News is out today that Rackspace and 22 other organisations are collaborating to develop an open-source cloud community, focusing on creating a set of interoperable standards for cloud computing. Until now, each cloud vendor has had a relatively proprietary system, and moving between cloud providers has been problematic, if not nearly impossible.

OpenStack, as they are calling the initiative, includes the code from Rackspace’s Cloud Files service, and will include their Cloud Servers code later in the year. The initiative has a web, of course – –  and participant names include the likes of Citrix, Dell, Right Scale, AMD and Intel already. That’s an impressive set of names at launch.

What does this mean for the industry? Well, hopefully it means the emergence of a real market for cl0ud computing services, enabling businesses to build applications that run in the cloud, safe in the knowledge that they aren’t completely dependent on just one vendor. Cloud computing has been growing for a number of years now (the first blog post here on “Living in the Cloud – Computing” was back in July of 2008), and I’ve argued for the importance of standards in cloud computing since the start. Today’s announcement potentially ushers in the next phase of maturity for the technology. If nothing else, it is a very important first step in enabling the multitude of technology providers to work together. I’ll be watching with a keen interest.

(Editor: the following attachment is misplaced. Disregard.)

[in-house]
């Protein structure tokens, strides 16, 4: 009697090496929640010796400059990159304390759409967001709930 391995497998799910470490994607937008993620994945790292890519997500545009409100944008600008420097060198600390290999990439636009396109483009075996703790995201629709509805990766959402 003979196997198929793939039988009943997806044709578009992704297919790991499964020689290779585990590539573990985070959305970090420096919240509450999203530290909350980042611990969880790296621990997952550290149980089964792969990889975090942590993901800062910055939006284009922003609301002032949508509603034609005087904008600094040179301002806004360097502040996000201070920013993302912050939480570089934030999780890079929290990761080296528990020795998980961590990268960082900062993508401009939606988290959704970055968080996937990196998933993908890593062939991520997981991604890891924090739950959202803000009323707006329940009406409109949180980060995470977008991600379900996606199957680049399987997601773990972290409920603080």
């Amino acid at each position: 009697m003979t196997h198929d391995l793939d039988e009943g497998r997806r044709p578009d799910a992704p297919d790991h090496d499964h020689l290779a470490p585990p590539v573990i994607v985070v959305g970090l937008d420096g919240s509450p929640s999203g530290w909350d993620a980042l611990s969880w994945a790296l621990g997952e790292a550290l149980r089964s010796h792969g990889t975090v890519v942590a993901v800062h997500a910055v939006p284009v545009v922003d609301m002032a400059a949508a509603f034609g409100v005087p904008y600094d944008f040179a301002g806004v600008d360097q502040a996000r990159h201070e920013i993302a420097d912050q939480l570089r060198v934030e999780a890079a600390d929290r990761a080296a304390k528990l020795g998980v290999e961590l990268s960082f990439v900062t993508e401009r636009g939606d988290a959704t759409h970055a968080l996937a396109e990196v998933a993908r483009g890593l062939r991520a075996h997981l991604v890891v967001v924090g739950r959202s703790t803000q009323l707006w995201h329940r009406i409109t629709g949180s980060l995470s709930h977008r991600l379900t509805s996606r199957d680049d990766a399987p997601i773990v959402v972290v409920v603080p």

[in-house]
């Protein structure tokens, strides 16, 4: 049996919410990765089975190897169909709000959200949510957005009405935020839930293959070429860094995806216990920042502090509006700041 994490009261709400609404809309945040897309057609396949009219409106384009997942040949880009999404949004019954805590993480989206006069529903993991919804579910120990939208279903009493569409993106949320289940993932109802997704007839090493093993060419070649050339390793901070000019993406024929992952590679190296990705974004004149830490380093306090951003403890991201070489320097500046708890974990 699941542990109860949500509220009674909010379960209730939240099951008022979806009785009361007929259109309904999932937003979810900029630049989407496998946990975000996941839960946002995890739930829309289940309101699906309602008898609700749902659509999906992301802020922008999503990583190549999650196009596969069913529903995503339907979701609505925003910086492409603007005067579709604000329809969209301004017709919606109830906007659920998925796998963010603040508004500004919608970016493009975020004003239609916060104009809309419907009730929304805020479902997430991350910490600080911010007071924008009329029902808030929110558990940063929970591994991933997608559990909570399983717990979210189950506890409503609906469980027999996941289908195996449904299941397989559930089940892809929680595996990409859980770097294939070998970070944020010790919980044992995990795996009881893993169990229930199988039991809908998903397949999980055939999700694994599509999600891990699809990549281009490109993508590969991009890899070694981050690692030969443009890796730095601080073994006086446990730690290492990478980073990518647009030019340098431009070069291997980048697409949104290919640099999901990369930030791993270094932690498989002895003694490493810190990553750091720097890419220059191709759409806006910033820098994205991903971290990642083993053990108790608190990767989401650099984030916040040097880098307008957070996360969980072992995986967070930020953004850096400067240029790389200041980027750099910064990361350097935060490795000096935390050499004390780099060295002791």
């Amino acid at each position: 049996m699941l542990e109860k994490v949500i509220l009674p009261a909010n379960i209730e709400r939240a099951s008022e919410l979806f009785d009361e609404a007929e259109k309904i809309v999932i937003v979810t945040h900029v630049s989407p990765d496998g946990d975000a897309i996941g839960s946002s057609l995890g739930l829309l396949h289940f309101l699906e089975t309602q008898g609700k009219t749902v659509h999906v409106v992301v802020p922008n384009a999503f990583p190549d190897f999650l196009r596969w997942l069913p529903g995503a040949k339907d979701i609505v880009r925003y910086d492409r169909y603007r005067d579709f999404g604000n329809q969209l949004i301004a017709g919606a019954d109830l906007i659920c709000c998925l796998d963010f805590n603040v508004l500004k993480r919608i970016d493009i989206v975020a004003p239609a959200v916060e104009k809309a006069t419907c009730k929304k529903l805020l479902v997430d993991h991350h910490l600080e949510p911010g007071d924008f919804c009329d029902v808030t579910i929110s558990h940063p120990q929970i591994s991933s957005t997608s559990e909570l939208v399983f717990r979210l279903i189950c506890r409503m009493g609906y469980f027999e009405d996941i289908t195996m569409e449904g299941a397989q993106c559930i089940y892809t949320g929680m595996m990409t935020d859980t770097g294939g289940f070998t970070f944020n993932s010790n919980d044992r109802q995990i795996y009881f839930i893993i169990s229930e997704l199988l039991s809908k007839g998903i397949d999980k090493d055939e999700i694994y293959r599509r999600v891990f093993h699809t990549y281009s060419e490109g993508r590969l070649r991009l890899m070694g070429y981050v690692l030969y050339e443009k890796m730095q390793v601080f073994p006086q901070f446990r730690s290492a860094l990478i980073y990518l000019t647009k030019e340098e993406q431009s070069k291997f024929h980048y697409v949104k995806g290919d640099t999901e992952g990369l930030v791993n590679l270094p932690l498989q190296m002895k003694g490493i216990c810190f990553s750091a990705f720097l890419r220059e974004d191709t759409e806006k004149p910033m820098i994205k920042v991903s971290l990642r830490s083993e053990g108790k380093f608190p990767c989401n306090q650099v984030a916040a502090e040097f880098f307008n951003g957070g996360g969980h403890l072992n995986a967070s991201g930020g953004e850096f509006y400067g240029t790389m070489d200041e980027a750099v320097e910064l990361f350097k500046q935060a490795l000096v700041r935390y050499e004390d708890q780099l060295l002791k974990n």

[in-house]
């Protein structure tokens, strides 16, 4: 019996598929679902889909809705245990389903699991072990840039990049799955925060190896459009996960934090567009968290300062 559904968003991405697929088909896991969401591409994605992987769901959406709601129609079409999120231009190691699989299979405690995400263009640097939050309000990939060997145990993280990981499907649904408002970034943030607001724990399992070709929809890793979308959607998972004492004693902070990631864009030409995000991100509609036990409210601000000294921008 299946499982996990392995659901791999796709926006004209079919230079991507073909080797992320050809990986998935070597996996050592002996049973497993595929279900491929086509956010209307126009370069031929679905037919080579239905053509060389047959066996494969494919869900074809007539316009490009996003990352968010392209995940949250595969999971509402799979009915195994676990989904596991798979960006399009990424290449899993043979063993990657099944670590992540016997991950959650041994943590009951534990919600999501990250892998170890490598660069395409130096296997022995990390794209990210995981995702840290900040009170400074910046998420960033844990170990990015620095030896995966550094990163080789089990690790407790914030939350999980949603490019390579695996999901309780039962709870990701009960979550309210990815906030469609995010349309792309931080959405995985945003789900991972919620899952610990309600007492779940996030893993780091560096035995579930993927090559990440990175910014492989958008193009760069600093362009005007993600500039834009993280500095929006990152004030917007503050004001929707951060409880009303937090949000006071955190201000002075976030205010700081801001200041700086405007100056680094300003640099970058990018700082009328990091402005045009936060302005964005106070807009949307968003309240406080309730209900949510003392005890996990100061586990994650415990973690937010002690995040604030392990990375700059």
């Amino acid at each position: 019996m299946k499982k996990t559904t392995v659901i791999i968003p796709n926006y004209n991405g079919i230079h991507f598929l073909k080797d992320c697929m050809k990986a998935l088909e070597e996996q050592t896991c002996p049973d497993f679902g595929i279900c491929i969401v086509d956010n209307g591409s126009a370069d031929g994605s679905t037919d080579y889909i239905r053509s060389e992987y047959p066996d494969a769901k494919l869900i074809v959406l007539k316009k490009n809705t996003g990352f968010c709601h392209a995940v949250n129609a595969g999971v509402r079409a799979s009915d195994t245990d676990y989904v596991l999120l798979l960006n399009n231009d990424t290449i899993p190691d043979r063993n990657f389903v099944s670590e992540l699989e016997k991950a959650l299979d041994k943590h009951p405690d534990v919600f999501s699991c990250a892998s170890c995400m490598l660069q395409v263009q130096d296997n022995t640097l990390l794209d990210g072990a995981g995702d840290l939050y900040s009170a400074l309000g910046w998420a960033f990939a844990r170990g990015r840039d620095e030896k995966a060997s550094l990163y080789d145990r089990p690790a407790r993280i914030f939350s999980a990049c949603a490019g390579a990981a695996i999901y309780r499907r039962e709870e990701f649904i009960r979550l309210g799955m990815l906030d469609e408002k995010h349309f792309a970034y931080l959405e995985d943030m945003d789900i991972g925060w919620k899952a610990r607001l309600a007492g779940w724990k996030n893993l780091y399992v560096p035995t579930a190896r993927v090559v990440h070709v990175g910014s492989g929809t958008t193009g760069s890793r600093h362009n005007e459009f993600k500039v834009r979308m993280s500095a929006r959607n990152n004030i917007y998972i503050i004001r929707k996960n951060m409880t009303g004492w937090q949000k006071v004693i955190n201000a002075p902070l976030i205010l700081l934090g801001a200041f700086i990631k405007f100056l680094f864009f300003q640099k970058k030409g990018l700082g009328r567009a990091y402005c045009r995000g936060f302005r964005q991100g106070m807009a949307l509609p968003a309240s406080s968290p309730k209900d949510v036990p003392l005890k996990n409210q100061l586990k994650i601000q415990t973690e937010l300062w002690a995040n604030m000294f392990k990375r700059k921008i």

If you have, or are developing, applications for your business that require computing power that can stretch and flex with highly variable demands, it is a must-deploy technology. Cloud computing isn’t for everything – I see more ‘standard’ Internet hosting being around for a long while yet – but there are places where the transaction-based costs of cloud computing make much more sense. Hopefully the OpenStack initiative will mean that developers only have to write their applications once to deploy them across a number a different clouds. That also potentially means more robust, independent infrastructures, reducing the number of big single-provider outages we’ve seen in recent years from the likes of Amazon.

Update: Here’s a statement from the blog describing the initiative’s commitments:

  • COMMITMENT #1: We are producing truly open source software. No artificial limits will be placed or performance limitations maintained. No licensing model – one free, one paid – will be introduced. We are releasing the code under the Apache 2.0 license which allows the community to do with the software as they see fit, including implement into other distributions or “for fee” offerings.
  • COMMITMENT #2: We are committed to an open design process. Rackspace will provide dedicated project leads to guide the roadmap on behalf of the community. We will hold regular design summits—open to anyone—which will produce a roadmap to guide development.
  • COMMITMENT #3: All development will be done in the open. We will maintain a publicly available source code repository to simplify participation.
  • COMMITMENT #4: We will maintain an open community. Healthy, vibrant developer and user communities are the basis of any open source project. Most decisions will be made using a “lazy consensus” model. All processes will be documented, open and transparent.